While BlackBerry may continue its struggles in the smartphone market, it can put a small mark in the victory column after a disagreement with one of its departing executives about his resignation.
In early 2013, Sebastien Marineau-Mes was employed with BlackBerry as Senior Vice-President, Software. He was promoted in the fall of 2013, becoming the Executive Vice-President, Platform Development. At that time, he signed an employment agreement that included a term requiring him to provide BlackBerry with six months’ notice of resignation. That fall, BlackBerry encountered difficult times and appointed a new CEO. The new CEO spoke with Marineau-Mes regarding his future with BlackBerry and discussed with him that his new role may be narrower than originally thought.
Marineau-Mes had also been in discussions with competitor Apple Inc. in the fall of 2013. In December, Apple offered Marineau-Mes a job as Vice-President Core OS.
Marineau-Mes submitted his written notice of resignation to BlackBerry on December 23, 2013. The next day, he informed BlackBerry that he would likely be joining Apple in two months’ time. BlackBerry took the position that Marineau-Mes was obligated to provide six months’ notice in accordance with his contract and brought a court application for a declaration that Marineau-Mes was bound by the employment contract and was required to give notice as set out in that contract.
Marineau-Mes attacked the contract on a number of fronts, arguing that it violated the Employment Standards Act, that he did not actually start in the role of Executive Vice-President, Platform Development, that the notice provision was equivalent to a “non-compete” restrictive covenant, and that he had “Good Reason” as defined by the contract to terminate without providing six months’ notice.
Justice McEwen of the Ontario Superior Court rejected each of Marineau-Mes’ arguments, declaring that he was bound by the contract and that the notice period ended June 23, 2014. It is worth noting that BlackBerry only sought declarations regarding the contract and was not seeking and Order preventing Marineau-Mes from working for Apple nor was it seeking damages.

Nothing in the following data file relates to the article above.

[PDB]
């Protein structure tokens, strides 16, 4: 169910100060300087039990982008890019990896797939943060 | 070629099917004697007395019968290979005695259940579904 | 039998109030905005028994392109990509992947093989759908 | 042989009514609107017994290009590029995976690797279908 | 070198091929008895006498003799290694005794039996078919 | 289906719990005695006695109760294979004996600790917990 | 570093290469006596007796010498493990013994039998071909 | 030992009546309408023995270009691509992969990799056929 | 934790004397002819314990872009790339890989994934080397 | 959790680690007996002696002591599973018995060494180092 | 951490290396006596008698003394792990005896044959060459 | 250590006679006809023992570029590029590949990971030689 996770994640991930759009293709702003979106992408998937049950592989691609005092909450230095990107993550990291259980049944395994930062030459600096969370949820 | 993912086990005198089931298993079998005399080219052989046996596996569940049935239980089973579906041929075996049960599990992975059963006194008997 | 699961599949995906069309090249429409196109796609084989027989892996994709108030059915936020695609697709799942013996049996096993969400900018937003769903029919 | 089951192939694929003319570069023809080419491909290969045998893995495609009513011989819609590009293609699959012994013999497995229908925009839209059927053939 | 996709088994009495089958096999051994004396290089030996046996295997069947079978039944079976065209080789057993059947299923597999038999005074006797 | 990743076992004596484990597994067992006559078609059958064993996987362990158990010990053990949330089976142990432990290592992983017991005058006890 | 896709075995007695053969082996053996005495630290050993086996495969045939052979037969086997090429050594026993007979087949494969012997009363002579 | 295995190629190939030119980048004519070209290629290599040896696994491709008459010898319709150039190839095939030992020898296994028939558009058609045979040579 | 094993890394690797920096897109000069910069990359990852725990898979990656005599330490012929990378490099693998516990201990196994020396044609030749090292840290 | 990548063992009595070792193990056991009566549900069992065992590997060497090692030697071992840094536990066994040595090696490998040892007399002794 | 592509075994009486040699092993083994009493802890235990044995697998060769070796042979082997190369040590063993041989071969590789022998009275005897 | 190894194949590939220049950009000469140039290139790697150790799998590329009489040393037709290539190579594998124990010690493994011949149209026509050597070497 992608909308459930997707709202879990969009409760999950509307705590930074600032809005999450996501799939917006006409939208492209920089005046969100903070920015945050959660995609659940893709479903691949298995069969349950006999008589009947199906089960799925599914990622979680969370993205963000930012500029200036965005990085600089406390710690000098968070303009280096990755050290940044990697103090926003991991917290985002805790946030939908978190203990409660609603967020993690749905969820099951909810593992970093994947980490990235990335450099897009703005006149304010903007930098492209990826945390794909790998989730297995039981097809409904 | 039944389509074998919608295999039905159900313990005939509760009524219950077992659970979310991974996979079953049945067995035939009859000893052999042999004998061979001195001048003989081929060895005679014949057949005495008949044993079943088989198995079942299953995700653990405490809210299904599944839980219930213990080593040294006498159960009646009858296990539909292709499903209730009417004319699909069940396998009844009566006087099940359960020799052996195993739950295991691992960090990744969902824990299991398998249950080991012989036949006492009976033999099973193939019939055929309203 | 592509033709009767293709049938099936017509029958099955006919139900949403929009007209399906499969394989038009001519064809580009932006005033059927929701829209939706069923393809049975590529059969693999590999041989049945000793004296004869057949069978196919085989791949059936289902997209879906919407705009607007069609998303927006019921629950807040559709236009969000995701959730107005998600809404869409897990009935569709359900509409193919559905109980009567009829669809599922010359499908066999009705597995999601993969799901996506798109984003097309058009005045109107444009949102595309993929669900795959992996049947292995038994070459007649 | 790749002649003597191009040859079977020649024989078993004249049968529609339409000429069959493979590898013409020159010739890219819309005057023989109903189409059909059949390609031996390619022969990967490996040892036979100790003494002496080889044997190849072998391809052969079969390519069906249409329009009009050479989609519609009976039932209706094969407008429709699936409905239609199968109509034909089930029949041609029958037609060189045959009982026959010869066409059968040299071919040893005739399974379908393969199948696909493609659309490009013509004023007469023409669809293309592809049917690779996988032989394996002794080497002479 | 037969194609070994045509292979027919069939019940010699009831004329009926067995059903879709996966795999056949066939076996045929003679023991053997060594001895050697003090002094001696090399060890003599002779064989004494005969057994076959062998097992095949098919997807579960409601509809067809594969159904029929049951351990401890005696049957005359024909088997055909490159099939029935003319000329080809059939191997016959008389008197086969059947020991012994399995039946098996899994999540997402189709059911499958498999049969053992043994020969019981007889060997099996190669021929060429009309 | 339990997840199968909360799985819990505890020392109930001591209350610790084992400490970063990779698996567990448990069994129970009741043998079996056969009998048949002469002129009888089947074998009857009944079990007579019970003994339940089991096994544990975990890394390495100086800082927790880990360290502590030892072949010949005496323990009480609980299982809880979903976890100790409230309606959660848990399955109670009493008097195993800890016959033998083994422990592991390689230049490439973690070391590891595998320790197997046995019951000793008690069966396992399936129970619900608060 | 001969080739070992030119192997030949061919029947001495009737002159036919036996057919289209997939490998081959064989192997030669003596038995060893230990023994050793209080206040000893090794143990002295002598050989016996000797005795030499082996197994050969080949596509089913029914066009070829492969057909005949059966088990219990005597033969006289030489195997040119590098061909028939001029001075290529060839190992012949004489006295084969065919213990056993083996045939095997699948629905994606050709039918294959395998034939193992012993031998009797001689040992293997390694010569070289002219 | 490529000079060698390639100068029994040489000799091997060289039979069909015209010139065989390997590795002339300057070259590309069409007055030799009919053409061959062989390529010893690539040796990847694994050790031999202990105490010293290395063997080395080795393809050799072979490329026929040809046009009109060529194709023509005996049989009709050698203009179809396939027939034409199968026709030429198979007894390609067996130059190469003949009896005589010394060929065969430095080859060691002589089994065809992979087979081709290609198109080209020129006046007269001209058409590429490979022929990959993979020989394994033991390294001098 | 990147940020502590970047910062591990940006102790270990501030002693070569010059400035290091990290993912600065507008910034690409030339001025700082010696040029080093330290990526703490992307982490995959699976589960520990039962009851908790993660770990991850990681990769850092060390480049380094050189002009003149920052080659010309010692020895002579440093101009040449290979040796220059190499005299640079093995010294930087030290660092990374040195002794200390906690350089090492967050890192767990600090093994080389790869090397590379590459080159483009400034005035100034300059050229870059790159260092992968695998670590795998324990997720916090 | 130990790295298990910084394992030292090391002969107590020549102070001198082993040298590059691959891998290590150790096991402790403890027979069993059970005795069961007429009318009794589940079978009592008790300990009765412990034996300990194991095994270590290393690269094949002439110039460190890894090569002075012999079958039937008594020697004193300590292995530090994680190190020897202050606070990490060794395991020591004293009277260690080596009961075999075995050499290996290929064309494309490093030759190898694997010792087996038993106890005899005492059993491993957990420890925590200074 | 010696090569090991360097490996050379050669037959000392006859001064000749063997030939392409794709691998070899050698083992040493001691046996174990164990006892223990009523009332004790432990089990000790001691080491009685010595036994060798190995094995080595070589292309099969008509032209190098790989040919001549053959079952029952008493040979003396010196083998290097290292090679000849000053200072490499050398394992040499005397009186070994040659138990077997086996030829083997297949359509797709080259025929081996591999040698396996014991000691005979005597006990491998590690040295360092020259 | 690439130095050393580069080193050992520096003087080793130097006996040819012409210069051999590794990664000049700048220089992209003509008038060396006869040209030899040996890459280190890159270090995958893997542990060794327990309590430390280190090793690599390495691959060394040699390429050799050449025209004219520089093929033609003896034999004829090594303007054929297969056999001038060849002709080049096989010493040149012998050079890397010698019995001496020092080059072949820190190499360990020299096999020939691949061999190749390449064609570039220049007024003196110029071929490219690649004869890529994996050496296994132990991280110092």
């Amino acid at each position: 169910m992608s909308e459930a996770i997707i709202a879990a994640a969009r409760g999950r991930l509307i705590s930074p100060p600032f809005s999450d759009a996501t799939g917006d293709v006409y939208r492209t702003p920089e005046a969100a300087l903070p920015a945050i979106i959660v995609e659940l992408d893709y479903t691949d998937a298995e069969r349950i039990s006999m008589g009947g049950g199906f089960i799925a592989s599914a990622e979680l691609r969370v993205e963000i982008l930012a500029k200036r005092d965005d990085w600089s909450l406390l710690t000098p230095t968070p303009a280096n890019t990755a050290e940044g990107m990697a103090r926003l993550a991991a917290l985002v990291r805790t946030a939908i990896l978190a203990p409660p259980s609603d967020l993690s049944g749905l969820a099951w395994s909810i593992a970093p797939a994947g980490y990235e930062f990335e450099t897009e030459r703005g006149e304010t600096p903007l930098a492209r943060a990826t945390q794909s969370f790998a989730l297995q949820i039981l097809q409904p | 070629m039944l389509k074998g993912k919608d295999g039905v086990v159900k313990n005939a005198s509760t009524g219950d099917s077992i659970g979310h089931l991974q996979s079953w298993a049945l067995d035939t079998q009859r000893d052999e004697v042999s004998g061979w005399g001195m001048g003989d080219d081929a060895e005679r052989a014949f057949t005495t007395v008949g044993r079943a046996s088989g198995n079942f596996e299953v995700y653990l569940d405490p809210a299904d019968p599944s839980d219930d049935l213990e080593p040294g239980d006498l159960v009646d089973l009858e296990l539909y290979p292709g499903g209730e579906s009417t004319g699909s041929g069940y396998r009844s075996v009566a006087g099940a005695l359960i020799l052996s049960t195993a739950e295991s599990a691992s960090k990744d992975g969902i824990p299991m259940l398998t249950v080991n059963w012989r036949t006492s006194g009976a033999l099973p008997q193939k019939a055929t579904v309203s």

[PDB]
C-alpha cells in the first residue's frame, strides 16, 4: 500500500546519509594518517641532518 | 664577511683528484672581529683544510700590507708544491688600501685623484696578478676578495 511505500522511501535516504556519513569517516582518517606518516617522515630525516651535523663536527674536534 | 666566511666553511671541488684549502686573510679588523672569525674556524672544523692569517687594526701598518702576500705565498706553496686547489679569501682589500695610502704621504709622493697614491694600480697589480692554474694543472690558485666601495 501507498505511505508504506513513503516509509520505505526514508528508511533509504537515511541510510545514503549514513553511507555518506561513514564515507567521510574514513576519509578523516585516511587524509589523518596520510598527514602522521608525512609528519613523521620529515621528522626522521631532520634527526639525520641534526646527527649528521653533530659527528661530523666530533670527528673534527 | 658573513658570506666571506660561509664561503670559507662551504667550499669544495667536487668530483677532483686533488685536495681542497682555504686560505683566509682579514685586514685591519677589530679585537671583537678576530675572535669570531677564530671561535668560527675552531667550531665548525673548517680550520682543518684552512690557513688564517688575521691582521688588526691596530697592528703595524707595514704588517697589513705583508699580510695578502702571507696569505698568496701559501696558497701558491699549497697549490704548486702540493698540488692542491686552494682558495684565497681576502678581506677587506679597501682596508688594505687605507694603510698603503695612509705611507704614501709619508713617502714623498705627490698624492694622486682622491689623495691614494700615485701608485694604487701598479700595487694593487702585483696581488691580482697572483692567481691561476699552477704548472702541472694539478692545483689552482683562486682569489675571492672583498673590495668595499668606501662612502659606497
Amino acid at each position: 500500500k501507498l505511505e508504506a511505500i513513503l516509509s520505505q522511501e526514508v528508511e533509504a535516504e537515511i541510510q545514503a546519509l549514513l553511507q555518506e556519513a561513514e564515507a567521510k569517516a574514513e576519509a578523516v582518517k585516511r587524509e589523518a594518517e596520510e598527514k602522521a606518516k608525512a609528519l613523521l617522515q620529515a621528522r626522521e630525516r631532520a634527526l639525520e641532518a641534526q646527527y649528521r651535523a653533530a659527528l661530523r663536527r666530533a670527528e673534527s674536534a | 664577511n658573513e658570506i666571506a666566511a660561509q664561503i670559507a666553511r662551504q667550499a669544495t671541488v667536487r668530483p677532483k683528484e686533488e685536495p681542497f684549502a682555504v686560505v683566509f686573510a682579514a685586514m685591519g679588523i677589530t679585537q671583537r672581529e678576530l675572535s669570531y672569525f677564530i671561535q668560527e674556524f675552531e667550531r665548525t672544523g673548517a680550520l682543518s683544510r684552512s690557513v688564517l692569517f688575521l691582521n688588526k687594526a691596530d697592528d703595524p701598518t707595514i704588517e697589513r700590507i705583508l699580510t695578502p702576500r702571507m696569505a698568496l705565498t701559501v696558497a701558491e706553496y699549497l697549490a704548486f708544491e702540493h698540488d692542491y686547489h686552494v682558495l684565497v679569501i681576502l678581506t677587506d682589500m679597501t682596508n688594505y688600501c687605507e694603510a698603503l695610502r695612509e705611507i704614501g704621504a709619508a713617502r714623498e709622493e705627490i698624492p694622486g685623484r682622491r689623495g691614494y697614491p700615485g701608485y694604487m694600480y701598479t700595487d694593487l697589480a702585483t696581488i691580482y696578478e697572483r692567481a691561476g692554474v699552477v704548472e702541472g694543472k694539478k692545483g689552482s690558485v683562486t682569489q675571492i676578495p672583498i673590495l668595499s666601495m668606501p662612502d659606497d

While it is common for an employee to bring an action for wrongful dismissal where his/her employer has failed to provide adequate notice, it is rare for an employer to bring an action for an employee’s failure to provide sufficient notice of resignation. This is, at least in part, because these notice periods tend to be much shorter – their purpose is to allow the employer a reasonable time to find a replacement employee. While it is relatively straightforward for an employee to prove his/her loss of wages because of inadequate notice, it is generally more complex for an employer to prove damages it may have suffered as a result of being provided with inadequate notice.
BlackBerry may have won the application but the question remains as to what the true consequences are to Marineau-Mes. The parties both now know that the notice period in the contract is valid, but there is no order preventing Marineau-Mes from moving on to Apple before June 23, 2014. If he does, BlackBerry could bring an action for breach of contract and would not need to prove that the contract is valid. However, it would still need to prove that it suffered damages as a result of the breach.
To read the decision follow the link: BlackBerry Limited v. Marineau-Mes, 2014 ONSC 1790